Israel seems to have gone into high gear in its plans to distribute gas masks to all its citizens. For days and days, there are long lines as people wait to receive theirs. In some cases, like us, the old ones need to be returned. This is all so very hi-tech. There is an efficiency there – that is belied by what is happening. No one in line has any doubt that this is because of Iran – it is that elephant in the corner; that massive threat just around the bend.
We found our gas masks over the weekend – gone was any opportunity to put this off any further. Elie and Lauren and I drove to Talpiot, a neighborhood in the southern part of Jerusalem. We parked, walked upstairs, and right away saw that there were hundreds of people there waiting. It was a mix of so many things.
One security guard was calling out numbers…620…621…622…623. We were 791 until the man in front of us pulled out a bunch of tickets and gave us 790. He’d found an ticket with a lower number and planned to cut forward in the sequence. He was 686. Apparently the woman in front of him had the same idea. She saw us standing there – and handed us 671 – we went in front of 686. He was philosophical – what he had done to others was just done to him…not much he could complain about.
Of course, he then pulled in the ace of his deck – he pulled out his handicapped ID and asked the guard if he could please advance. Two points to him…he went to the front of the line. Things moved amazingly fast – we were ushered forward to stand on one side of the table. We handed in the old gas masks – it pulled something inside of me when I saw him count them and toss them aside.
He asked for my identification card, and with that, determined that he could give me 5 gas masks – mine, my husband’s, Elie’s, Davidi’s and Aliza’s. “What about Shmulik and Amira?” I asked him. “I gave you seven.”
“Wait,” he told me as he began. He pulled out a box, plugged in a number, and wrote my husband’s name on the box. He then used an infrared scanner to go over the bar code – all so efficient. We’re talking gas masks here! But that was for later. This was about processing people – not about politics or global threats by a madman.
“I have Shmulik’s teudat zehut [identification card] with me,” I continued.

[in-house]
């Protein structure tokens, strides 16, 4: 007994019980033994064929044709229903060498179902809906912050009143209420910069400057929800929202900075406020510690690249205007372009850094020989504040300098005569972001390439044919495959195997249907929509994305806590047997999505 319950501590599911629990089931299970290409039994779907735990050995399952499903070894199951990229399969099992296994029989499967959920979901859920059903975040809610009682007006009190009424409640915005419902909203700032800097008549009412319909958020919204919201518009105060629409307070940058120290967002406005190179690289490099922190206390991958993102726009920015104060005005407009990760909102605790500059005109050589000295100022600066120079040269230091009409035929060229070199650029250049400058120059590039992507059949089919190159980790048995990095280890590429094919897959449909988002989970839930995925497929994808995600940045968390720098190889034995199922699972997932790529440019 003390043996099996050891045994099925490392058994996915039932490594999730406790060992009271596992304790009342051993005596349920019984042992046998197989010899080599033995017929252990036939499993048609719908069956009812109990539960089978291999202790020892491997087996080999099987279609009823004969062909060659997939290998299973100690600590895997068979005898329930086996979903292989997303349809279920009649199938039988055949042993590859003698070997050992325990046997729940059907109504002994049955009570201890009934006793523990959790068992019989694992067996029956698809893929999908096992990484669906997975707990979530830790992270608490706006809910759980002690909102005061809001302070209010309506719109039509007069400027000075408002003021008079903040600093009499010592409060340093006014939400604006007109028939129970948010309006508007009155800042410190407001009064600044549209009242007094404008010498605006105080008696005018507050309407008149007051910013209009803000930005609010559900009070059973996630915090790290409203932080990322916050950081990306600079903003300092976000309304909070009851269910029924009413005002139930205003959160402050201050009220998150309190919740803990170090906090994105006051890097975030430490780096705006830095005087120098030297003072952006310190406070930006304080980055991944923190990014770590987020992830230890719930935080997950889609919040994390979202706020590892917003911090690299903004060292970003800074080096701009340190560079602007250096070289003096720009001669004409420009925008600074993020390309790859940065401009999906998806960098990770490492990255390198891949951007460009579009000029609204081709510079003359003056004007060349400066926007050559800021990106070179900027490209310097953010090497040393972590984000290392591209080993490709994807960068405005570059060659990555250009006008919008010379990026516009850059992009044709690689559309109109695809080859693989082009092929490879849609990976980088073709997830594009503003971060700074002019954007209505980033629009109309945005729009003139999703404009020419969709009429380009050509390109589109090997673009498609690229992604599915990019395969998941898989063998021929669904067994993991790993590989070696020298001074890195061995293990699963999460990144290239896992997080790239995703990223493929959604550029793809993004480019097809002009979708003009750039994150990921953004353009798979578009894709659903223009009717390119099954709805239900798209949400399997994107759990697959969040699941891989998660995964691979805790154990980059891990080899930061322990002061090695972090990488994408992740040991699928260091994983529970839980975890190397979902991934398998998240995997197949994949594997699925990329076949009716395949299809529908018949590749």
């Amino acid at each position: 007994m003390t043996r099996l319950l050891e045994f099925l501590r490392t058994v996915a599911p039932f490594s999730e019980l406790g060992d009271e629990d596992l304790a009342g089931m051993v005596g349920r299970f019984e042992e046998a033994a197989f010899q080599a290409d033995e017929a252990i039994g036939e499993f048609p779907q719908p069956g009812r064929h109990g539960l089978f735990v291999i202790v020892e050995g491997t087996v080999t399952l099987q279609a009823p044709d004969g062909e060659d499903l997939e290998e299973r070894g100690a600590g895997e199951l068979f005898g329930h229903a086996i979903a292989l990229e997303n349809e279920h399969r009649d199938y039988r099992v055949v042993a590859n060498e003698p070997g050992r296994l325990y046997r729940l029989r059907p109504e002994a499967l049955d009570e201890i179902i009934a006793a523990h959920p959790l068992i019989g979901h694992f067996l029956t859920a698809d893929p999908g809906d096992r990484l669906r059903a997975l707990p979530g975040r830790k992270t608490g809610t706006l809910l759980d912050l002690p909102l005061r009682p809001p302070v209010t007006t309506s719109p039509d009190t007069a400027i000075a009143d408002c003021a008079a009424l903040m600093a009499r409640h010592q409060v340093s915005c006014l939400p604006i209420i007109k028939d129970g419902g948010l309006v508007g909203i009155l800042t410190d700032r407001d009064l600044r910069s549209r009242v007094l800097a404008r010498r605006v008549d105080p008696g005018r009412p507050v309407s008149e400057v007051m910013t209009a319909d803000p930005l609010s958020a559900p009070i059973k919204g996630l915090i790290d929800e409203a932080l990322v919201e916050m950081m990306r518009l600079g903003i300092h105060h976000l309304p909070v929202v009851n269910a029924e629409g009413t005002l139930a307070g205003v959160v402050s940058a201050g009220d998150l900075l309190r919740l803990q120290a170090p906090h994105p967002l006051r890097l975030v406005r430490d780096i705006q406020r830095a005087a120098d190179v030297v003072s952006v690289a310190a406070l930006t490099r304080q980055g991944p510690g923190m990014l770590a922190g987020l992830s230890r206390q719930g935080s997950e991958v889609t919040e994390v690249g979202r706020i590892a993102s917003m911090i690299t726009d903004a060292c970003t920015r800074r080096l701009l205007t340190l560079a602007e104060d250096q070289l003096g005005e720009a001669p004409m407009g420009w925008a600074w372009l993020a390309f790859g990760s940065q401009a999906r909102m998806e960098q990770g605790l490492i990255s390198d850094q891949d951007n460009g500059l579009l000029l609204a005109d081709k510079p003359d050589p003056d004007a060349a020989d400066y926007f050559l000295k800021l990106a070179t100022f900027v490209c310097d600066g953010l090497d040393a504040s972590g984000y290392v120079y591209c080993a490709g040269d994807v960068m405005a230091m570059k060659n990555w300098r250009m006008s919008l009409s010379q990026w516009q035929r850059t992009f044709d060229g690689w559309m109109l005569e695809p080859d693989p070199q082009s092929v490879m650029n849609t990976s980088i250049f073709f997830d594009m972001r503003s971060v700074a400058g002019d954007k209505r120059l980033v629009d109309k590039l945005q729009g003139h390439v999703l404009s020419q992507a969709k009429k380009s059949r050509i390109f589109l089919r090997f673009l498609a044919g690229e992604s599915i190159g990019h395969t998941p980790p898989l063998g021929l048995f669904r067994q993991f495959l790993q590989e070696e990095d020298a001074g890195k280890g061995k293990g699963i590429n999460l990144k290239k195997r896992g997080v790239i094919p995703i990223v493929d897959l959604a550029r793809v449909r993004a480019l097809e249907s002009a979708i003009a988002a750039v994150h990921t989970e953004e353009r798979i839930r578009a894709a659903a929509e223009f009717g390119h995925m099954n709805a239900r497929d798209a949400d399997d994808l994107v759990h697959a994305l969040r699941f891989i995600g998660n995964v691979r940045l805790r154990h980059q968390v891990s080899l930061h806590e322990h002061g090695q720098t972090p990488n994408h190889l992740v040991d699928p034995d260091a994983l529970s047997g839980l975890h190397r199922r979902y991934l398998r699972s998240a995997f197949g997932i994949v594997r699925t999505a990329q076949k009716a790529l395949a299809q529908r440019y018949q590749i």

“Wait,” said Elie.
The man gave me another gas mask – for me; one for Elie; one for Davidi; one for Aliza – her box was a different color and was larger – because while the rest of us have adult gas masks, she has the “youth” size.
He took Shmulik’s identification card and began processing it, “what about Amira?” I asked him again. Yes, I wasn’t handling this particularly well, was I?
“Wait,” the man said to me again – and I have to admit, there was patience in his voice each time. The woman next to me started arguing. She wanted to get someone else’s gas mask and the man told her she first had to call the Home Front office. She complained that she had been there more than 2 hours already and wasn’t leaving without the additional gas mask. She was very upset – again, the man taking care of me spoke to her calmly.
My mind was already racing with arguments if he wouldn’t give me the last gas mask – which was silly, I kept telling myself. Even if they give me Amira’s, she still has to come back for her husband and her son. When he finished Shmulik’s gas mask – I had six boxes. “Amira?” I asked him again. Clearly, my brain had no intention of listening to my heart.
“Which one?” he asked me and I showed him.
He plugged in her identification number and went to get a box. I was so relieved – ridiculously so. “Haim didn’t turn in his old one,” he told me (referring to Amira’s husband), but I can give you one for the baby.
This was more than I had hoped for, “okay,” I responded as he turned to retrieve the biggest box of all. I don’t know whether it is the tent version for an infant or the one for a toddler. “What’s the baby’s name?” the man asked.
Elie told it to him and the man wrote my grandson’s name on a gas mask. I called Amira as soon as I was clear of the area and told her. She was happy. Can you understand the concept that a young mother was happy that her son now had a gas mask? When you can, you’ll understand what it is to be Israeli – at least in part.
I could be philosophical and tell you that the concept that we might need them has not sunk into my brain in any way. I am going through the motions – almost believing that if we prepare, it won’t be necessary and if we aren’t ready, we’ll need to have been.A Soldier's Mother
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